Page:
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The role of mobile innovation in elderly healthcare

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The role of mobile innovation in elderly healthcare

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The rise in mobile healthcare applications and devices has been one of the more virulent in the past year or so.  The Tricorder prize has set out to create a mobile healthcare device that can monitor and record several vital health metrics in one go, but there have been any number of smaller projects that monitor one or two things very successfully.

The aim is clearly to provide patients with an easier method of keeping tabs on their health, whilst of course providing physicians a better stream of data on the health of their patients.  There is a perception that many of these innovations will benefit the younger population, but a new team produced by several Spanish universities are hoping to use mobile apps to improve elderly care.

The first stage of the project was to determine the algorithm they could use to take the readable health metrics, collected via cognitive tests or questionnaires, and turn them into accurate and reliable health measures.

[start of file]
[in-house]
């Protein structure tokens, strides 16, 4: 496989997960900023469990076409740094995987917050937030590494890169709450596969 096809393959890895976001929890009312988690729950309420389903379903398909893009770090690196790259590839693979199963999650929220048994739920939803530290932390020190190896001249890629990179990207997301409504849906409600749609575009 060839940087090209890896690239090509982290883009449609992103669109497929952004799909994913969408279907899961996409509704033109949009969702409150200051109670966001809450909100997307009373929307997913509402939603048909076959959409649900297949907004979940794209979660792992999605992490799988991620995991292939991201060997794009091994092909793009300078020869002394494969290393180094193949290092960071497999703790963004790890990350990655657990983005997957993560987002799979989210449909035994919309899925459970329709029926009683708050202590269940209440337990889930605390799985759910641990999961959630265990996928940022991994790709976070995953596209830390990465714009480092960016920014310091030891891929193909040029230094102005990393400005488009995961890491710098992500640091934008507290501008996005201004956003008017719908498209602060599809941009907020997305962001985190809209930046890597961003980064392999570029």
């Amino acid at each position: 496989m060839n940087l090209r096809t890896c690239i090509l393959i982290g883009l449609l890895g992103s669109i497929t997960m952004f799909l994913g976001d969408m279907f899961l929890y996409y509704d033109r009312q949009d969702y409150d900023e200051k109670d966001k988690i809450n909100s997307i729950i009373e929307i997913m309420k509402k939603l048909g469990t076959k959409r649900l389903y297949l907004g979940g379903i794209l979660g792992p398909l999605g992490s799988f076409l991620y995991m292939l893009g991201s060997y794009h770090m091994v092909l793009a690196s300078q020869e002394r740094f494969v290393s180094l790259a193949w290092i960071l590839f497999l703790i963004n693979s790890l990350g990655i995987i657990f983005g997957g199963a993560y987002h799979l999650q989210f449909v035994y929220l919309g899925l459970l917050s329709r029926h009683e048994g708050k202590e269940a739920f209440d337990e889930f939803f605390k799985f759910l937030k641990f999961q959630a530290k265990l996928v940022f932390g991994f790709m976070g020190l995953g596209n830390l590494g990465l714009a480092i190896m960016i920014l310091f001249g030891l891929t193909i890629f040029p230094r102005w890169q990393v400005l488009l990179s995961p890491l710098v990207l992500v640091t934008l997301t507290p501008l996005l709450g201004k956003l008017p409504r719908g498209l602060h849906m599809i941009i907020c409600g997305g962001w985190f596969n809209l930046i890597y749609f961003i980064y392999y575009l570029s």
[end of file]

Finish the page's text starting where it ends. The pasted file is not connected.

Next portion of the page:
The aim of the two year project is then to create an easy to use app that is capable of measuring all of the indicators required to gauge the health of people over 60 years of age.  The team are currently working on functionality that can measure heart rate variability (HRV) and physical activity via a mobile by using some of the sensors already contained in the device.  For instance, functions such as the accelerometer or the screen tilt and rotation detectors could be used to measure physical activity.  This could then be combined with GPS sensors to hopefully provide an accurate portrayal of the users physical activity.

The camera and flash could then be used to detect HRV using a technique that measures the status of the autonomic nervous system and cardiorespiratory status.  Existing apps on the market use a similar method, for instance asking users to place a fingers across the lens and using the flash to illuminate it to record changes in pulse.

A slightly more complicated alternative could be to try and measure HRV in real time to determine whether the users health is improving or worsening.

The project is one of the 26 finalists in the 2014 RecerCaixa competition, which aims to promote scientific research.  They hope to create a social network of users once the app is developed, so that they can share results and experiences online with others.  Users will also receive advice from experts and wellness coaching style recommendations.

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